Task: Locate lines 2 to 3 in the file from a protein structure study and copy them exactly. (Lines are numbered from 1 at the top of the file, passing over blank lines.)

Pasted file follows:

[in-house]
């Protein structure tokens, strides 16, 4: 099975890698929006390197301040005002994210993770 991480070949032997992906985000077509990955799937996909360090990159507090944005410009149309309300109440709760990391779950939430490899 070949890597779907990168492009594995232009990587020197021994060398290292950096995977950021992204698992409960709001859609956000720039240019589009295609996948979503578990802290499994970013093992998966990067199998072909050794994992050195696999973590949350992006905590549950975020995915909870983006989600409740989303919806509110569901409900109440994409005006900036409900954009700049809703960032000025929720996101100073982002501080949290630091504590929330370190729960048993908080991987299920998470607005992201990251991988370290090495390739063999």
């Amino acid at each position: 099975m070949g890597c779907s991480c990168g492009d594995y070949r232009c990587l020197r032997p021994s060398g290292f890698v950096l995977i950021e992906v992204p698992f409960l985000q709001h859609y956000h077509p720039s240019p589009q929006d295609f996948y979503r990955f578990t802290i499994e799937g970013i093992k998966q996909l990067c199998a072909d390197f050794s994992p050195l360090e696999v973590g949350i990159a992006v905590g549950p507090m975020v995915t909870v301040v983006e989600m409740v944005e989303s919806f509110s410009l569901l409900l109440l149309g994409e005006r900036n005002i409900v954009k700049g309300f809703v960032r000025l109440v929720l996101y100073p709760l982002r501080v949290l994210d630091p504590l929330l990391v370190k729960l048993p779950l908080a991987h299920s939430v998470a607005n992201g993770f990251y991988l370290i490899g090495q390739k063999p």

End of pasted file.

């Protein structure tokens, strides 16, 4: 099975890698929006390197301040005002994210993770 991480070949032997992906985000077509990955799937996909360090990159507090944005410009149309309300109440709760990391779950939430490899 070949890597779907990168492009594995232009990587020197021994060398290292950096995977950021992204698992409960709001859609956000720039240019589009295609996948979503578990802290499994970013093992998966990067199998072909050794994992050195696999973590949350992006905590549950975020995915909870983006989600409740989303919806509110569901409900109440994409005006900036409900954009700049809703960032000025929720996101100073982002501080949290630091504590929330370190729960048993908080991987299920998470607005992201990251991988370290090495390739063999």
């Amino acid at each position: 099975m070949g890597c779907s991480c990168g492009d594995y070949r232009c990587l020197r032997p021994s060398g290292f890698v950096l995977i950021e992906v992204p698992f409960l985000q709001h859609y956000h077509p720039s240019p589009q929006d295609f996948y979503r990955f578990t802290i499994e799937g970013i093992k998966q996909l990067c199998a072909d390197f050794s994992p050195l360090e696999v973590g949350i990159a992006v905590g549950p507090m975020v995915t909870v301040v983006e989600m409740v944005e989303s919806f509110s410009l569901l409900l109440l149309g994409e005006r900036n005002i409900v954009k700049g309300f809703v960032r000025l109440v929720l996101y100073p709760l982002r501080v949290l994210d630091p504590l929330l990391v370190k729960l048993p779950l908080a991987h299920s939430v998470a607005n992201g993770f990251y991988l370290i490899g090495q390739k063999p």